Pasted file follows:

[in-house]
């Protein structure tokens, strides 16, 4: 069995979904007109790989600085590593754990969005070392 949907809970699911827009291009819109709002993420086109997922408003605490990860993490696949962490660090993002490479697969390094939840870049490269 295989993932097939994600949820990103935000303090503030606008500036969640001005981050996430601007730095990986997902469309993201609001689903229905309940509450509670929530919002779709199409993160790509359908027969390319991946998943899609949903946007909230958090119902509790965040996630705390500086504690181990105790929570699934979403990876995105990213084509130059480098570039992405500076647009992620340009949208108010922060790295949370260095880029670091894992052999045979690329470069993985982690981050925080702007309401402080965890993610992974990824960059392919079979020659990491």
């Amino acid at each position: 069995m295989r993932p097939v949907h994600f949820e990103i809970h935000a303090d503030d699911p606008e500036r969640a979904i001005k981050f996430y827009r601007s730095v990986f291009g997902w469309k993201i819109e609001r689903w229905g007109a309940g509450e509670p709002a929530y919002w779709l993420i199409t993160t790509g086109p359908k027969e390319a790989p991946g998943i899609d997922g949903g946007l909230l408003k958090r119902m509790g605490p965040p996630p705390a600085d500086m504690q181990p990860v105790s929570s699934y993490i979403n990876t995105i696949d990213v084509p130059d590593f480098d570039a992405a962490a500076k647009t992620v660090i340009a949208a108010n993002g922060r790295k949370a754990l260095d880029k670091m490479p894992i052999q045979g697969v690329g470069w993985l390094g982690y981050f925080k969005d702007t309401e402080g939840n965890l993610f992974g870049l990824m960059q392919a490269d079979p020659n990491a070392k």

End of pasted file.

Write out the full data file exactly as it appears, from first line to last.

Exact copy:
[in-house]
């Protein structure tokens, strides 16, 4: 069995979904007109790989600085590593754990969005070392 949907809970699911827009291009819109709002993420086109997922408003605490990860993490696949962490660090993002490479697969390094939840870049490269 295989993932097939994600949820990103935000303090503030606008500036969640001005981050996430601007730095990986997902469309993201609001689903229905309940509450509670929530919002779709199409993160790509359908027969390319991946998943899609949903946007909230958090119902509790965040996630705390500086504690181990105790929570699934979403990876995105990213084509130059480098570039992405500076647009992620340009949208108010922060790295949370260095880029670091894992052999045979690329470069993985982690981050925080702007309401402080965890993610992974990824960059392919079979020659990491």
């Amino acid at each position: 069995m295989r993932p097939v949907h994600f949820e990103i809970h935000a303090d503030d699911p606008e500036r969640a979904i001005k981050f996430y827009r601007s730095v990986f291009g997902w469309k993201i819109e609001r689903w229905g007109a309940g509450e509670p709002a929530y919002w779709l993420i199409t993160t790509g086109p359908k027969e390319a790989p991946g998943i899609d997922g949903g946007l909230l408003k958090r119902m509790g605490p965040p996630p705390a600085d500086m504690q181990p990860v105790s929570s699934y993490i979403n990876t995105i696949d990213v084509p130059d590593f480098d570039a992405a962490a500076k647009t992620v660090i340009a949208a108010n993002g922060r790295k949370a754990l260095d880029k670091m490479p894992i052999q045979g697969v690329g470069w993985l390094g982690y981050f925080k969005d702007t309401e402080g939840n965890l993610f992974g870049l990824m960059q392919a490269d079979p020659n990491a070392k």